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Activation is an essential process that accompanies fertilisation in all animals and heralds major cellular changes, most notably, resumption of the cell cycle. While activation involves wave-like oscillations in intracellular Ca(2+) concentration in mammals, ascidians and polychaete worms and a single Ca(2+) peak in fish and frogs, in insects, such as Drosophila, to date, it has not been shown what changes in intracellular Ca(2+) levels occur. Here, we utilise ratiometric imaging of Ca(2+) indicator dyes and genetically encoded Ca(2+) indicator proteins to identify and characterise a single, rapid, transient wave of Ca(2+) in the Drosophila egg at activation. Using genetic tools, physical manipulation and pharmacological treatments we demonstrate that the propagation of the Ca(2+) wave requires an intact actin cytoskeleton and an increase in intracellular Ca(2+) can be uncoupled from egg swelling, but not from progression of the cell cycle. We further show that mechanical pressure alone is not sufficient to initiate a Ca(2+) wave. We also find that processing bodies, sites of mRNA decay and translational regulation, become dispersed following the Ca(2+) transient. Based on this data we propose the following model for egg activation in Drosophila: exposure to lateral oviduct fluid initiates an increase in intracellular Ca(2+) at the egg posterior via osmotic swelling, possibly through mechano-sensitive Ca(2+) channels; a single Ca(2+) wave then propagates in an actin dependent manner; this Ca(2+) wave co-ordinates key developmental events including resumption of the cell cycle and initiation of translation of mRNAs such as bicoid.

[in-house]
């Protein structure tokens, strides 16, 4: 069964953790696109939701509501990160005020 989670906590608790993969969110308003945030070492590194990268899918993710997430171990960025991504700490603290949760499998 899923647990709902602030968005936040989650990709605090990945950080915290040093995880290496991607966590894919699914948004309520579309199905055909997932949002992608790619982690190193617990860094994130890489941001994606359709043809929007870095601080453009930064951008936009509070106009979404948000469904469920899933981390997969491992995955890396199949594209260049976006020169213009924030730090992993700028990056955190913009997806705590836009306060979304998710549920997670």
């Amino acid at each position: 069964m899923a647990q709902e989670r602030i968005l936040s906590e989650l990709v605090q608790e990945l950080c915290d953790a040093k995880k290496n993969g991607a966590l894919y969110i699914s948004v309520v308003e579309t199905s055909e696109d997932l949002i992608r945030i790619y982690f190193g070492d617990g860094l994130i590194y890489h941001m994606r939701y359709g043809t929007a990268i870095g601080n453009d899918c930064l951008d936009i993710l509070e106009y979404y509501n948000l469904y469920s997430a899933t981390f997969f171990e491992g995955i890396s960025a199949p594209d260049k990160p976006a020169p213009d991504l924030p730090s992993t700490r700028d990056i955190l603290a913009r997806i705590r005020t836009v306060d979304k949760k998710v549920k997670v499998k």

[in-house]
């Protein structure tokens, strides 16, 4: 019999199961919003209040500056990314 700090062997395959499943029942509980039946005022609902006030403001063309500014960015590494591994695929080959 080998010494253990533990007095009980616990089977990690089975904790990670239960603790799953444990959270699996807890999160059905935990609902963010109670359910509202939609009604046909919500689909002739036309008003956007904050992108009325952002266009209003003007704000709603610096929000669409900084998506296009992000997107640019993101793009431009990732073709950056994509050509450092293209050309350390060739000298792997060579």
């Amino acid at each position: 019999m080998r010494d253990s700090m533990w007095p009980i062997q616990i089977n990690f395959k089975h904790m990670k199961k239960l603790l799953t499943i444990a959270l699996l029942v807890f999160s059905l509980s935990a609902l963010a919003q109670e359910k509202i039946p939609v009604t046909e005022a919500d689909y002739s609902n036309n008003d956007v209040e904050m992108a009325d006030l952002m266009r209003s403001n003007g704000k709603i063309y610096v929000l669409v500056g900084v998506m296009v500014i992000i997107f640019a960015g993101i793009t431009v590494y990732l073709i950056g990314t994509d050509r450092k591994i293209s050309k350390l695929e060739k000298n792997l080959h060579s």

Original publication




Journal article


Biol Open

Publication Date





553 - 560


Calcium imaging, Calcium transient, Drosophila, Egg activation